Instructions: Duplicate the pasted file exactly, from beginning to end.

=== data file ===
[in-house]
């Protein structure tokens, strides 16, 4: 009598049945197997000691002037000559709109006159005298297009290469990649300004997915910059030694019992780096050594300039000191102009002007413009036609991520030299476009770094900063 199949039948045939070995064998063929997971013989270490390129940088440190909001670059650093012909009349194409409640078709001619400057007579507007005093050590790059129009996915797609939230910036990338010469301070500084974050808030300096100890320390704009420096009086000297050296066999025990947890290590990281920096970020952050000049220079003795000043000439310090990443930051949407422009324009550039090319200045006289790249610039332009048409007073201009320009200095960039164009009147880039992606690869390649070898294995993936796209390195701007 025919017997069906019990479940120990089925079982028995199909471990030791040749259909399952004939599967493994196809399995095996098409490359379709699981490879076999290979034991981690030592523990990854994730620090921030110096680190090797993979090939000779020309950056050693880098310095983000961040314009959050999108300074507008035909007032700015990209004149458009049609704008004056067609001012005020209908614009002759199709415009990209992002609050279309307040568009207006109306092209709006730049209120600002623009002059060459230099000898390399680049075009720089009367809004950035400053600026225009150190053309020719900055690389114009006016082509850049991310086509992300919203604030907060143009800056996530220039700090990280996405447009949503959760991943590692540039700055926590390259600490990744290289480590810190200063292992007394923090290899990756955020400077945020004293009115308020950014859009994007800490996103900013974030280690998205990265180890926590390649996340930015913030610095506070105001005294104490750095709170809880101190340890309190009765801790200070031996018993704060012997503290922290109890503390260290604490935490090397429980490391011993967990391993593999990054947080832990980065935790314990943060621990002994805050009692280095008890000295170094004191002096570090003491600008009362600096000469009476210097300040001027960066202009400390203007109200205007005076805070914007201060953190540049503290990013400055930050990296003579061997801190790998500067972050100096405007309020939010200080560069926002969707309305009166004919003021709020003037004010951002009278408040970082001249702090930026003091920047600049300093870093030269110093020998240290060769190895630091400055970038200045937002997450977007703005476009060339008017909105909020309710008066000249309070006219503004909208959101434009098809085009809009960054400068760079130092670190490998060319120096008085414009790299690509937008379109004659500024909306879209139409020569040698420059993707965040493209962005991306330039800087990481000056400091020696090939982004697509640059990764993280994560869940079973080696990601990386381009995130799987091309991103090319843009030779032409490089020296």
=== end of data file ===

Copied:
[in-house]
């Protein structure tokens, strides 16, 4: 009598049945197997000691002037000559709109006159005298297009290469990649300004997915910059030694019992780096050594300039000191102009002007413009036609991520030299476009770094900063 199949039948045939070995064998063929997971013989270490390129940088440190909001670059650093012909009349194409409640078709001619400057007579507007005093050590790059129009996915797609939230910036990338010469301070500084974050808030300096100890320390704009420096009086000297050296066999025990947890290590990281920096970020952050000049220079003795000043000439310090990443930051949407422009324009550039090319200045006289790249610039332009048409007073201009320009200095960039164009009147880039992606690869390649070898294995993936796209390195701007 025919017997069906019990479940120990089925079982028995199909471990030791040749259909399952004939599967493994196809399995095996098409490359379709699981490879076999290979034991981690030592523990990854994730620090921030110096680190090797993979090939000779020309950056050693880098310095983000961040314009959050999108300074507008035909007032700015990209004149458009049609704008004056067609001012005020209908614009002759199709415009990209992002609050279309307040568009207006109306092209709006730049209120600002623009002059060459230099000898390399680049075009720089009367809004950035400053600026225009150190053309020719900055690389114009006016082509850049991310086509992300919203604030907060143009800056996530220039700090990280996405447009949503959760991943590692540039700055926590390259600490990744290289480590810190200063292992007394923090290899990756955020400077945020004293009115308020950014859009994007800490996103900013974030280690998205990265180890926590390649996340930015913030610095506070105001005294104490750095709170809880101190340890309190009765801790200070031996018993704060012997503290922290109890503390260290604490935490090397429980490391011993967990391993593999990054947080832990980065935790314990943060621990002994805050009692280095008890000295170094004191002096570090003491600008009362600096000469009476210097300040001027960066202009400390203007109200205007005076805070914007201060953190540049503290990013400055930050990296003579061997801190790998500067972050100096405007309020939010200080560069926002969707309305009166004919003021709020003037004010951002009278408040970082001249702090930026003091920047600049300093870093030269110093020998240290060769190895630091400055970038200045937002997450977007703005476009060339008017909105909020309710008066000249309070006219503004909208959101434009098809085009809009960054400068760079130092670190490998060319120096008085414009790299690509937008379109004659500024909306879209139409020569040698420059993707965040493209962005991306330039800087990481000056400091020696090939982004697509640059990764993280994560869940079973080696990601990386381009995130799987091309991103090319843009030779032409490089020296």